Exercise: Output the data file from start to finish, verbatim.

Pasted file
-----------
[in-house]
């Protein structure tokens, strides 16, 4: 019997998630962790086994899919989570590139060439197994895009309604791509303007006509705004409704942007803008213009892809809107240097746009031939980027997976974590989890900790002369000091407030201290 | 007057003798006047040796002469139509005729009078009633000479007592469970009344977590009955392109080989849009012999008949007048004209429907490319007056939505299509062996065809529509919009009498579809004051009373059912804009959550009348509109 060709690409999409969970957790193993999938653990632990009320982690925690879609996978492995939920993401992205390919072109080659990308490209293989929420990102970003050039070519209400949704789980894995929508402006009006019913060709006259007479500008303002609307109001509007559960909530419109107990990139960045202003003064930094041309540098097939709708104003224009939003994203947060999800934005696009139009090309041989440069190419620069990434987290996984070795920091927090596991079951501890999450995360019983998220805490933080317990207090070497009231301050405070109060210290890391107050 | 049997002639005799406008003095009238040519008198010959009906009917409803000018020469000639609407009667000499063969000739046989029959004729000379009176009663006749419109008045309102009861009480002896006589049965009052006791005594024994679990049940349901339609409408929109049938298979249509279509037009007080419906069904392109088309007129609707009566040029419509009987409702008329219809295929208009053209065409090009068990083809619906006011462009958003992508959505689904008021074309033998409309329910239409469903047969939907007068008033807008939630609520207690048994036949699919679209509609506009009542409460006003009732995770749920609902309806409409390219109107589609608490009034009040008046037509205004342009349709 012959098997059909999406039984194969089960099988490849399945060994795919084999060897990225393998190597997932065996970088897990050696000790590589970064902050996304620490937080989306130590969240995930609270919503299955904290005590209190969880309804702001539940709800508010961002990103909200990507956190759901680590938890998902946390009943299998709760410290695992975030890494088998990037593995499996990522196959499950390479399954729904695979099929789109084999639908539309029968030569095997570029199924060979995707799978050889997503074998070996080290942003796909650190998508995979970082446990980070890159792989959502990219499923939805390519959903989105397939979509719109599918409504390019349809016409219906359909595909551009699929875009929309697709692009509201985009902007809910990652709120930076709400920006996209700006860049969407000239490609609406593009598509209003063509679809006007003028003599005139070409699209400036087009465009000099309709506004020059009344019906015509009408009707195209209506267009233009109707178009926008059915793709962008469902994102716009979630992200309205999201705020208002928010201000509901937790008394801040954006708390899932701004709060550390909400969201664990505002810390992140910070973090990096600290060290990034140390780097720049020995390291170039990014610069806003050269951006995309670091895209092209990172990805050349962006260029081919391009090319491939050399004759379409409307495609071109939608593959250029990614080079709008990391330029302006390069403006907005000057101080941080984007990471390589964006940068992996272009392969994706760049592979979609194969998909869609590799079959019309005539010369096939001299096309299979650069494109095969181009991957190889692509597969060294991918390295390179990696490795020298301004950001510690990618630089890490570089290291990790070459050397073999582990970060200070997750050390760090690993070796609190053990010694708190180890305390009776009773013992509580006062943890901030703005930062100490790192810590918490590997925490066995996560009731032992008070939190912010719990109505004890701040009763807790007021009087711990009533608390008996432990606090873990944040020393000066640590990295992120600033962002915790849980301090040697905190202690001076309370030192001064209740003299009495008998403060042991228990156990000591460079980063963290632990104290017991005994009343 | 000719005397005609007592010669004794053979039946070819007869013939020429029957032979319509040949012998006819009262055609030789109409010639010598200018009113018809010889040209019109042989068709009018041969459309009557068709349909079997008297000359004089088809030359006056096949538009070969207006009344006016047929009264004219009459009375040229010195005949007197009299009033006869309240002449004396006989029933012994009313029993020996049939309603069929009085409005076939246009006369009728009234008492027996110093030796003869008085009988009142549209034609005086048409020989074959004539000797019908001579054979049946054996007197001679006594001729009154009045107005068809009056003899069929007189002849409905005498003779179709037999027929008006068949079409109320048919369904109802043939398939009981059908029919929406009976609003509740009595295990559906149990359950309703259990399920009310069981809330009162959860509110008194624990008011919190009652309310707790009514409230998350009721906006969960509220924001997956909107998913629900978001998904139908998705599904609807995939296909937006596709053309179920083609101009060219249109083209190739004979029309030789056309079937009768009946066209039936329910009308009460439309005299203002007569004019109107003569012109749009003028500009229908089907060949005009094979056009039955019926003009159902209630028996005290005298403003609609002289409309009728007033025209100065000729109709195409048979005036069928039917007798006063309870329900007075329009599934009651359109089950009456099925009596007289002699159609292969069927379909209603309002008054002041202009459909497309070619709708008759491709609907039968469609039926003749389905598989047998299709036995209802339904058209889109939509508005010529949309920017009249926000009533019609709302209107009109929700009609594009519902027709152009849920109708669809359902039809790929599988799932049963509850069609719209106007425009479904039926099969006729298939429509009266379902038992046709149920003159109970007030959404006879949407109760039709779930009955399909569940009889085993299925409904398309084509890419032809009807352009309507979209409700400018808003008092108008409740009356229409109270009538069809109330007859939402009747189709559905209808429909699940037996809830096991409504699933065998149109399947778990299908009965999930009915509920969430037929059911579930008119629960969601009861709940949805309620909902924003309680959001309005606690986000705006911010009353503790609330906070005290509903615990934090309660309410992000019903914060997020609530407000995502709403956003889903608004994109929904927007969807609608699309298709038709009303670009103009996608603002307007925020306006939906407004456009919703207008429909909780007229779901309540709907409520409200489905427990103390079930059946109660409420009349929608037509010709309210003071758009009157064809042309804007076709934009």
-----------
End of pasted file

[in-house]
């Protein structure tokens, strides 16, 4: 019997998630962790086994899919989570590139060439197994895009309604791509303007006509705004409704942007803008213009892809809107240097746009031939980027997976974590989890900790002369000091407030201290 | 007057003798006047040796002469139509005729009078009633000479007592469970009344977590009955392109080989849009012999008949007048004209429907490319007056939505299509062996065809529509919009009498579809004051009373059912804009959550009348509109 060709690409999409969970957790193993999938653990632990009320982690925690879609996978492995939920993401992205390919072109080659990308490209293989929420990102970003050039070519209400949704789980894995929508402006009006019913060709006259007479500008303002609307109001509007559960909530419109107990990139960045202003003064930094041309540098097939709708104003224009939003994203947060999800934005696009139009090309041989440069190419620069990434987290996984070795920091927090596991079951501890999450995360019983998220805490933080317990207090070497009231301050405070109060210290890391107050 | 049997002639005799406008003095009238040519008198010959009906009917409803000018020469000639609407009667000499063969000739046989029959004729000379009176009663006749419109008045309102009861009480002896006589049965009052006791005594024994679990049940349901339609409408929109049938298979249509279509037009007080419906069904392109088309007129609707009566040029419509009987409702008329219809295929208009053209065409090009068990083809619906006011462009958003992508959505689904008021074309033998409309329910239409469903047969939907007068008033807008939630609520207690048994036949699919679209509609506009009542409460006003009732995770749920609902309806409409390219109107589609608490009034009040008046037509205004342009349709 012959098997059909999406039984194969089960099988490849399945060994795919084999060897990225393998190597997932065996970088897990050696000790590589970064902050996304620490937080989306130590969240995930609270919503299955904290005590209190969880309804702001539940709800508010961002990103909200990507956190759901680590938890998902946390009943299998709760410290695992975030890494088998990037593995499996990522196959499950390479399954729904695979099929789109084999639908539309029968030569095997570029199924060979995707799978050889997503074998070996080290942003796909650190998508995979970082446990980070890159792989959502990219499923939805390519959903989105397939979509719109599918409504390019349809016409219906359909595909551009699929875009929309697709692009509201985009902007809910990652709120930076709400920006996209700006860049969407000239490609609406593009598509209003063509679809006007003028003599005139070409699209400036087009465009000099309709506004020059009344019906015509009408009707195209209506267009233009109707178009926008059915793709962008469902994102716009979630992200309205999201705020208002928010201000509901937790008394801040954006708390899932701004709060550390909400969201664990505002810390992140910070973090990096600290060290990034140390780097720049020995390291170039990014610069806003050269951006995309670091895209092209990172990805050349962006260029081919391009090319491939050399004759379409409307495609071109939608593959250029990614080079709008990391330029302006390069403006907005000057101080941080984007990471390589964006940068992996272009392969994706760049592979979609194969998909869609590799079959019309005539010369096939001299096309299979650069494109095969181009991957190889692509597969060294991918390295390179990696490795020298301004950001510690990618630089890490570089290291990790070459050397073999582990970060200070997750050390760090690993070796609190053990010694708190180890305390009776009773013992509580006062943890901030703005930062100490790192810590918490590997925490066995996560009731032992008070939190912010719990109505004890701040009763807790007021009087711990009533608390008996432990606090873990944040020393000066640590990295992120600033962002915790849980301090040697905190202690001076309370030192001064209740003299009495008998403060042991228990156990000591460079980063963290632990104290017991005994009343 | 000719005397005609007592010669004794053979039946070819007869013939020429029957032979319509040949012998006819009262055609030789109409010639010598200018009113018809010889040209019109042989068709009018041969459309009557068709349909079997008297000359004089088809030359006056096949538009070969207006009344006016047929009264004219009459009375040229010195005949007197009299009033006869309240002449004396006989029933012994009313029993020996049939309603069929009085409005076939246009006369009728009234008492027996110093030796003869008085009988009142549209034609005086048409020989074959004539000797019908001579054979049946054996007197001679006594001729009154009045107005068809009056003899069929007189002849409905005498003779179709037999027929008006068949079409109320048919369904109802043939398939009981059908029919929406009976609003509740009595295990559906149990359950309703259990399920009310069981809330009162959860509110008194624990008011919190009652309310707790009514409230998350009721906006969960509220924001997956909107998913629900978001998904139908998705599904609807995939296909937006596709053309179920083609101009060219249109083209190739004979029309030789056309079937009768009946066209039936329910009308009460439309005299203002007569004019109107003569012109749009003028500009229908089907060949005009094979056009039955019926003009159902209630028996005290005298403003609609002289409309009728007033025209100065000729109709195409048979005036069928039917007798006063309870329900007075329009599934009651359109089950009456099925009596007289002699159609292969069927379909209603309002008054002041202009459909497309070619709708008759491709609907039968469609039926003749389905598989047998299709036995209802339904058209889109939509508005010529949309920017009249926000009533019609709302209107009109929700009609594009519902027709152009849920109708669809359902039809790929599988799932049963509850069609719209106007425009479904039926099969006729298939429509009266379902038992046709149920003159109970007030959404006879949407109760039709779930009955399909569940009889085993299925409904398309084509890419032809009807352009309507979209409700400018808003008092108008409740009356229409109270009538069809109330007859939402009747189709559905209808429909699940037996809830096991409504699933065998149109399947778990299908009965999930009915509920969430037929059911579930008119629960969601009861709940949805309620909902924003309680959001309005606690986000705006911010009353503790609330906070005290509903615990934090309660309410992000019903914060997020609530407000995502709403956003889903608004994109929904927007969807609608699309298709038709009303670009103009996608603002307007925020306006939906407004456009919703207008429909909780007229779901309540709907409520409200489905427990103390079930059946109660409420009349929608037509010709309210003071758009009157064809042309804007076709934009």